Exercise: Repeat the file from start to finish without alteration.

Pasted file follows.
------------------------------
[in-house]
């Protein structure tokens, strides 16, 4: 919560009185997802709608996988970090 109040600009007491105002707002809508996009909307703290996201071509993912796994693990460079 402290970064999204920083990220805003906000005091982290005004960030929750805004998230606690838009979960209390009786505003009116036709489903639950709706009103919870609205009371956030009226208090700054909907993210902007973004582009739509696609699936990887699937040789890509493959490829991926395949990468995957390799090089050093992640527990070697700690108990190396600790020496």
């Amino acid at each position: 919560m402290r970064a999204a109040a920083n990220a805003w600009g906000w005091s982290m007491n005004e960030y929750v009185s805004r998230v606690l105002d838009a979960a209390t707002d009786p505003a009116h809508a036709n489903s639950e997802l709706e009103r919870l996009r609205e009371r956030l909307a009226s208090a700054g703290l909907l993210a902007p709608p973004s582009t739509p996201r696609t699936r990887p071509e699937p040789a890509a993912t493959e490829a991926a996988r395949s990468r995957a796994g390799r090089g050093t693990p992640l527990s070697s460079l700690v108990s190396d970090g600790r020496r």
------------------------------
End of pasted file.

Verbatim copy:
[in-house]
């Protein structure tokens, strides 16, 4: 919560009185997802709608996988970090 109040600009007491105002707002809508996009909307703290996201071509993912796994693990460079 402290970064999204920083990220805003906000005091982290005004960030929750805004998230606690838009979960209390009786505003009116036709489903639950709706009103919870609205009371956030009226208090700054909907993210902007973004582009739509696609699936990887699937040789890509493959490829991926395949990468995957390799090089050093992640527990070697700690108990190396600790020496």
């Amino acid at each position: 919560m402290r970064a999204a109040a920083n990220a805003w600009g906000w005091s982290m007491n005004e960030y929750v009185s805004r998230v606690l105002d838009a979960a209390t707002d009786p505003a009116h809508a036709n489903s639950e997802l709706e009103r919870l996009r609205e009371r956030l909307a009226s208090a700054g703290l909907l993210a902007p709608p973004s582009t739509p996201r696609t699936r990887p071509e699937p040789a890509a993912t493959e490829a991926a996988r395949s990468r995957a796994g390799r090089g050093t693990p992640l527990s070697s460079l700690v108990s190396d970090g600790r020496r």